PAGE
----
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Communications Act 2003

Section 370: OFCOM’s functions under Part 4 of the Enterprise Act 2002

778.This section gives OFCOM current jurisdiction with the OFT to apply and enforce the provisions of Part 4 of the Enterprise Act 2002 (market investigations), with certain limited exceptions, in relation to commercial activities connected with communications matters.

  • *Under subsection (4), the expression activities connected with communications matters includes the supply and export of apparatus used for providing or making available electronic communications networks or services and the production or acquisition of any such apparatus for supply or export.

779.Part 4 of the Enterprise Act 2002 will replace the monopoly provisions of the Fair Trading Act 1973 with a new regime of "market investigations". These are designed to complement the Competition Act 1998 by providing a means of addressing problems in markets where competition does not appear to be working well, but where there is no apparent breach of existing competition law. An example of the sort of circumstances in which a market investigation might take place would be a situation where a few large firms supplied almost the whole of the market and, without there being any agreement between them, they all tended to follow parallel courses of conduct, while new competitors faced significant barriers to entry into the market, and there was little or no evidence of vigorous competition between the existing players (i.e. a non-collusive, uncompetitive oligopoly). The OFT is able to make a reference to the Competition Commission where it has reasonable grounds to suspect that the structure of a market in or including the UK, or the conduct of persons supplying or acquiring goods, or of their customers, prevents, restricts or distorts competition in connection with the supply or acquisition of goods or services in the UK. Where the Competition Commission finds that such an adverse effect on competition exists, it is under a duty to take such remedial action within its powers as it considers reasonable and practicable. A number of sectoral regulators have concurrent powers with the OFT to make market investigation references in respect of markets which fall within their areas of responsibility. The Communications Act will give concurrent powers to OFCOM to exercise the OFT's functions under Part 4 of the Enterprise Act 2002 in relation to commercial activities connected with communications, except that, unlike the OFT, OFCOM will neither be obliged to keep a register of undertakings accepted and orders made under Part 4 (under section 166 of the Enterprise Act 2002) nor will they be obliged to issue guidance on the making of market references (under section 177 of that Act).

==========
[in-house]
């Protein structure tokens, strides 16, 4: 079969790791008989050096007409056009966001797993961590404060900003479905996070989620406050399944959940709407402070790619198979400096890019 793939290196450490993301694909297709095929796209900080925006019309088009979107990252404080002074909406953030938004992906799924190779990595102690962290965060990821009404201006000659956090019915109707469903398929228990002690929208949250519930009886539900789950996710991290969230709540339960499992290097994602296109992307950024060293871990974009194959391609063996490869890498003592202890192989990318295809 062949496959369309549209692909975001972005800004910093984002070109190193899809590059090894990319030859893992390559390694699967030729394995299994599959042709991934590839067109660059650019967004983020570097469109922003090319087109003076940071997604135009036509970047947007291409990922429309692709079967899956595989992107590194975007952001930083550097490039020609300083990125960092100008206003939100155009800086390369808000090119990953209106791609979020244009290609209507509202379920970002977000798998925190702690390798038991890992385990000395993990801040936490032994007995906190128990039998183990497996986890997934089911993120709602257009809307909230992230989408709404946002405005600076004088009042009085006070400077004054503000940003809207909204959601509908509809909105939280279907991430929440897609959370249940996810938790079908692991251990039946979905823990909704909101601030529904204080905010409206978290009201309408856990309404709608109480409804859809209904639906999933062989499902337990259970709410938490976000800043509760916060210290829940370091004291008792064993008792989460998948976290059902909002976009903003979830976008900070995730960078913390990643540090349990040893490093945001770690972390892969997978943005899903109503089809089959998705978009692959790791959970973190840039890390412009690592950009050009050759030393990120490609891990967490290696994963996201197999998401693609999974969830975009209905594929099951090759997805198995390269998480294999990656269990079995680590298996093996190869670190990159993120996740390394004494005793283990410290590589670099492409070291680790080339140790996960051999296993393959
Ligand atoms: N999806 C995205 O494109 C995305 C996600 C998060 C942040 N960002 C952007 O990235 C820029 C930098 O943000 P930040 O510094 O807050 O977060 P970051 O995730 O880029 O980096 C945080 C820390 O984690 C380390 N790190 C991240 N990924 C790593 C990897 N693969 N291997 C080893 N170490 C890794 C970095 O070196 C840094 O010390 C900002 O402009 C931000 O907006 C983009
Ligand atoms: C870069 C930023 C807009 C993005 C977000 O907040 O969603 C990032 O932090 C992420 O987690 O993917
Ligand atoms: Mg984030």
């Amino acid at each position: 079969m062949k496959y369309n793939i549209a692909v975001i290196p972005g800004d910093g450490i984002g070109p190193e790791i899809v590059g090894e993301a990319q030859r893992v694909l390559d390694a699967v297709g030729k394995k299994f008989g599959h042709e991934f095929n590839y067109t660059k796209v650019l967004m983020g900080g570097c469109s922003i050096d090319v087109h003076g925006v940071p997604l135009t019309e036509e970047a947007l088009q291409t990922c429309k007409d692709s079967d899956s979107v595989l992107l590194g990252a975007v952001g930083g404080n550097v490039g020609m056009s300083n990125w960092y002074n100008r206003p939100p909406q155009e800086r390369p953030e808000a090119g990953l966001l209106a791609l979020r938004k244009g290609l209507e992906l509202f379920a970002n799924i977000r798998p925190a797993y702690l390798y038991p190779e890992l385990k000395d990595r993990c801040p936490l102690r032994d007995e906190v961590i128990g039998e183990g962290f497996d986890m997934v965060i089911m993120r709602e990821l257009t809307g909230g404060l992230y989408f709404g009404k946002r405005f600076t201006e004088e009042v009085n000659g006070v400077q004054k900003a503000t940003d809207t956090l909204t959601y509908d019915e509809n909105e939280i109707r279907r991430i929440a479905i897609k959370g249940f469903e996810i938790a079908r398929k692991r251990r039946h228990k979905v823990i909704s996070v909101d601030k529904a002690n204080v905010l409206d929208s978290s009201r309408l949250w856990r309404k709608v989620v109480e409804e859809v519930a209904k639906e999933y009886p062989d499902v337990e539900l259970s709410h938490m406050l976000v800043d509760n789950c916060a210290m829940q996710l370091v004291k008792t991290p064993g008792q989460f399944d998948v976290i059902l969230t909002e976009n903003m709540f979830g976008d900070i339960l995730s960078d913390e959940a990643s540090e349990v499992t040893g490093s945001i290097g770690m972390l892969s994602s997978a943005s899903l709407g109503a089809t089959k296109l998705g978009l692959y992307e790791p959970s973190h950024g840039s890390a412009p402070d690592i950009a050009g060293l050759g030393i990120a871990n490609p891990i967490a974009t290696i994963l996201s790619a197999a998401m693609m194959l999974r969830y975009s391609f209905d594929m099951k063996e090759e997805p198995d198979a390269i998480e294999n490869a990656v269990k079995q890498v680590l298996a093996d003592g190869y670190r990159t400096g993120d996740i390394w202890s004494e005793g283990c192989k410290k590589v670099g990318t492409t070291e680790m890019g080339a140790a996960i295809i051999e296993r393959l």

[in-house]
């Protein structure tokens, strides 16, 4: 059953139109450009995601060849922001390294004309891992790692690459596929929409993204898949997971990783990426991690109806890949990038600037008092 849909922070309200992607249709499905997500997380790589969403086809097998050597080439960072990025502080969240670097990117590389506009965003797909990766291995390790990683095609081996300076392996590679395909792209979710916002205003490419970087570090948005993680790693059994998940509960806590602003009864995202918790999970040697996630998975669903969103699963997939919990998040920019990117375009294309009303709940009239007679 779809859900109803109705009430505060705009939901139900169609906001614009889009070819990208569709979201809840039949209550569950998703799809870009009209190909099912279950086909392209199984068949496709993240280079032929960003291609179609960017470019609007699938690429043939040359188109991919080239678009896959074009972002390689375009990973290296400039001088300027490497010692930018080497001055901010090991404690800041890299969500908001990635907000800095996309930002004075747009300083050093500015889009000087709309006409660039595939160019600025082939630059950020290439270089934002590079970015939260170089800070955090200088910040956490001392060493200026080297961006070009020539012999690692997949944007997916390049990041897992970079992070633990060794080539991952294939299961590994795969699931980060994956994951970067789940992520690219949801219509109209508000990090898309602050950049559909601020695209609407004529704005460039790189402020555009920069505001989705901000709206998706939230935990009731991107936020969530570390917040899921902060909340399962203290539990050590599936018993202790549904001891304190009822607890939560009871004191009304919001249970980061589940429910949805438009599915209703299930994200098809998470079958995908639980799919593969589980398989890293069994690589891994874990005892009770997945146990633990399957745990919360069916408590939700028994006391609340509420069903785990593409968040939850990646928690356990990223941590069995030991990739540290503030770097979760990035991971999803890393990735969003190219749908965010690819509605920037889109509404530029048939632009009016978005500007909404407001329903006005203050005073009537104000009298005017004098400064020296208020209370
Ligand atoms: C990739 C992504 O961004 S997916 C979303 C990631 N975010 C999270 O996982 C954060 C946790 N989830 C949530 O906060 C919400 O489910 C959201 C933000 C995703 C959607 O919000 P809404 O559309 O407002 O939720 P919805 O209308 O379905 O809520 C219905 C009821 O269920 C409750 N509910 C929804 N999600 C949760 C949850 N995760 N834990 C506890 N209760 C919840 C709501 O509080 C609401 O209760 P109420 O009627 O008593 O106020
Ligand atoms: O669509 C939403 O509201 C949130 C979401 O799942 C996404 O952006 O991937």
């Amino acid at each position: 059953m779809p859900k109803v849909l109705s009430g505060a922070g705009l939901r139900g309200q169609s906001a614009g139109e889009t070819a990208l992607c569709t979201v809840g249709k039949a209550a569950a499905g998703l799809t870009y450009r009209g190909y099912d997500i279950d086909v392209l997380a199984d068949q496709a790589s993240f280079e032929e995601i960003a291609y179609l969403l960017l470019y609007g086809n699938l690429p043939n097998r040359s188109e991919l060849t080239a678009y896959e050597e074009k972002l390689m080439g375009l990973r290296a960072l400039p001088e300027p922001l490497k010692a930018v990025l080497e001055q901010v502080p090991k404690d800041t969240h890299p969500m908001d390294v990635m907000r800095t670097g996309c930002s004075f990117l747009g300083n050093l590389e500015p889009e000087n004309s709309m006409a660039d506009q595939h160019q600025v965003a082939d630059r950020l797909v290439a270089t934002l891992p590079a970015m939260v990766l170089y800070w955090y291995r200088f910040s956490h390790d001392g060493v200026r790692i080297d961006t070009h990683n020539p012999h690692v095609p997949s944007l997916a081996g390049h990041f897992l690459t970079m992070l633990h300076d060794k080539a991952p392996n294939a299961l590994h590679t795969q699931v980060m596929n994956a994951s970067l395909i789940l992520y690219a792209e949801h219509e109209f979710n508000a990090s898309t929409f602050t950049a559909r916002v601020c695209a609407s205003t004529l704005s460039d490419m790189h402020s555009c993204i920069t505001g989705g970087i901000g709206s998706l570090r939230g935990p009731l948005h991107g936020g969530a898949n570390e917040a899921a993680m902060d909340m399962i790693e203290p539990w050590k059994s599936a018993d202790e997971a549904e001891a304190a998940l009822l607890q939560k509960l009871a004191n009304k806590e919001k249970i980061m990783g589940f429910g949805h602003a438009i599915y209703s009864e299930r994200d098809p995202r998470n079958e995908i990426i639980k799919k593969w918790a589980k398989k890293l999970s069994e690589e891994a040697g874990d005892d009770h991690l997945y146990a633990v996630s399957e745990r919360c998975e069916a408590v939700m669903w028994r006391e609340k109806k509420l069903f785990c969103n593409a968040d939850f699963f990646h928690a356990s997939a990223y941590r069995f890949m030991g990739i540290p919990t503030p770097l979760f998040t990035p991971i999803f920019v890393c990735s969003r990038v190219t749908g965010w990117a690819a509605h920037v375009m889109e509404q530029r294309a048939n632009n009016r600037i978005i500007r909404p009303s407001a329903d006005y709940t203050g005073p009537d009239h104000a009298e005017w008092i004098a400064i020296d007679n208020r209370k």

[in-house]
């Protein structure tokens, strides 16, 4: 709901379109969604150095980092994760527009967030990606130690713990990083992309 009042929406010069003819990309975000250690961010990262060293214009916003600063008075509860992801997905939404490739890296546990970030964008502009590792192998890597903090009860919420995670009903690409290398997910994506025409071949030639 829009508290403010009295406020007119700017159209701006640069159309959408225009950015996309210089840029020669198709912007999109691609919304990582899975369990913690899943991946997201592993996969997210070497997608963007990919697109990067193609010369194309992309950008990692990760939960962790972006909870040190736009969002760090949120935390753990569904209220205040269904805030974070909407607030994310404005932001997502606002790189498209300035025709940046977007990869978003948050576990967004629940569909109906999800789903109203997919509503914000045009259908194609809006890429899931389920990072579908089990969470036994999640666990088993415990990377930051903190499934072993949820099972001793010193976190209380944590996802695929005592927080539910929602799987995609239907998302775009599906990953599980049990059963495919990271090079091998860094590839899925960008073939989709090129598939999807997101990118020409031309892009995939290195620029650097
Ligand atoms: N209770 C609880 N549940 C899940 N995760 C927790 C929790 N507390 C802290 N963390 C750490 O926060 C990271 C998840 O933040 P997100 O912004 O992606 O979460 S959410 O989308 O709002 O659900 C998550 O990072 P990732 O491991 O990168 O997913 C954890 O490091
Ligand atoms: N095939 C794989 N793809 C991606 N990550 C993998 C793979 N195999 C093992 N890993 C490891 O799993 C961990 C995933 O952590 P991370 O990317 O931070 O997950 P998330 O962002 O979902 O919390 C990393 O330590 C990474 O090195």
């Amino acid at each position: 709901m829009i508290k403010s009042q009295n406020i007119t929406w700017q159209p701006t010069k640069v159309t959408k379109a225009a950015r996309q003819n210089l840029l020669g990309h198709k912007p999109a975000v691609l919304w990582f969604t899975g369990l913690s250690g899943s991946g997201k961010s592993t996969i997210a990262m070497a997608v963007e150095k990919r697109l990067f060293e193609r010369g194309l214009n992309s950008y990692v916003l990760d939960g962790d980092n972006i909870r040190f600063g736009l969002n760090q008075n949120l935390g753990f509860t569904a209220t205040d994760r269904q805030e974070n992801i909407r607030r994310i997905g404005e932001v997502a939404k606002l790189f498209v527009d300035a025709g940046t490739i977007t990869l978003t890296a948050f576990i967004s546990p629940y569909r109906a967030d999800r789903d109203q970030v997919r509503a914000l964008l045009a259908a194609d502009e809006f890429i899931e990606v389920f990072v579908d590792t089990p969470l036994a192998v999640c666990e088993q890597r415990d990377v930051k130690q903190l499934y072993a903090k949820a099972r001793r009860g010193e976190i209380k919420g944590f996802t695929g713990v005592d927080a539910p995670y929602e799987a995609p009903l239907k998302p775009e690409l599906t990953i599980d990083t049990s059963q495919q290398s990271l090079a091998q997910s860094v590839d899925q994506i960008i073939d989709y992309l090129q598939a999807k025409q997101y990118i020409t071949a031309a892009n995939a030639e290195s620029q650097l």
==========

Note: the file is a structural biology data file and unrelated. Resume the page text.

780.Subsections (5) and (6) are designed to prevent the simultaneous exercise by both OFCOM and the OFT of their powers under Part 4 of the Enterprise Act 2002 in relation to the same matter. These subsections place those bodies under a duty to consult with each other before exercising any of the concurrent powers under this section and prohibit them from exercising these powers in a case where the other has already done so.

781.Subsection (7) places OFCOM under a duty, where they have referred a matter to the Competition Commission under the provisions of Part 4 of the Enterprise Act 2002, to provide the Competition Commission with any relevant information relevant to the investigation in their possession and with any other assistance that is within their power to give.

782.Subsection (8) gives the Secretary of State the power to conclusively determine any question that arises as to whether OFCOM may carry out any particular function under this section. However, subsection (9) also makes clear that no action taken by OFCOM under Part 4 of the Enterprise Act 2002 is open to challenge on the grounds that such action should have been taken by the OFT.

783.Subsection (10) applies section 117 of the Enterprise Act 2002 to the carrying out by OFCOM of functions under this section. Section 117 makes it an offence for a person knowingly or recklessly to supply materially false or misleading information to the Secretary of State, the OFT, the Competition Commission or to another person who he knows will use the information for the purpose of providing information to the Secretary of State, the OFT or the Competition Commission.

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